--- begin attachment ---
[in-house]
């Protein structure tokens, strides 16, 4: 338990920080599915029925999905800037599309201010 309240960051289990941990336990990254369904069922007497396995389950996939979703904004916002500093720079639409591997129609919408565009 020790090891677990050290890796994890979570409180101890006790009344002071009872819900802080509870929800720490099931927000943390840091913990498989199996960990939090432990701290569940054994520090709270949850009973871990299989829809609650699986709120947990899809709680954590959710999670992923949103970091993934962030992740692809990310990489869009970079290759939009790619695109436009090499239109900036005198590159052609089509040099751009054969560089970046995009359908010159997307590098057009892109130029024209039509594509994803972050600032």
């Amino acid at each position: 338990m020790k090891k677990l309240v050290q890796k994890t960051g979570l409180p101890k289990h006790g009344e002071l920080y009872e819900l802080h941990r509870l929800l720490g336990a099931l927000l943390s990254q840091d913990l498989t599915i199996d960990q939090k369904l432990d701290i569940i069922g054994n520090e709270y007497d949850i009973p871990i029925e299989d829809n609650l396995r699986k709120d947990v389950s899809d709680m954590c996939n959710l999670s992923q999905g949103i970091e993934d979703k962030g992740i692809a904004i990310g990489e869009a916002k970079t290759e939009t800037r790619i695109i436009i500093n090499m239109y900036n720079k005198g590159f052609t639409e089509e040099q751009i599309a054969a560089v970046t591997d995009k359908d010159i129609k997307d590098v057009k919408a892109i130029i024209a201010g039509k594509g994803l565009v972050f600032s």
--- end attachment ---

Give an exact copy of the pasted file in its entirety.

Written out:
[in-house]
């Protein structure tokens, strides 16, 4: 338990920080599915029925999905800037599309201010 309240960051289990941990336990990254369904069922007497396995389950996939979703904004916002500093720079639409591997129609919408565009 020790090891677990050290890796994890979570409180101890006790009344002071009872819900802080509870929800720490099931927000943390840091913990498989199996960990939090432990701290569940054994520090709270949850009973871990299989829809609650699986709120947990899809709680954590959710999670992923949103970091993934962030992740692809990310990489869009970079290759939009790619695109436009090499239109900036005198590159052609089509040099751009054969560089970046995009359908010159997307590098057009892109130029024209039509594509994803972050600032």
């Amino acid at each position: 338990m020790k090891k677990l309240v050290q890796k994890t960051g979570l409180p101890k289990h006790g009344e002071l920080y009872e819900l802080h941990r509870l929800l720490g336990a099931l927000l943390s990254q840091d913990l498989t599915i199996d960990q939090k369904l432990d701290i569940i069922g054994n520090e709270y007497d949850i009973p871990i029925e299989d829809n609650l396995r699986k709120d947990v389950s899809d709680m954590c996939n959710l999670s992923q999905g949103i970091e993934d979703k962030g992740i692809a904004i990310g990489e869009a916002k970079t290759e939009t800037r790619i695109i436009i500093n090499m239109y900036n720079k005198g590159f052609t639409e089509e040099q751009i599309a054969a560089v970046t591997d995009k359908d010159i129609k997307d590098v057009k919408a892109i130029i024209a201010g039509k594509g994803l565009v972050f600032s």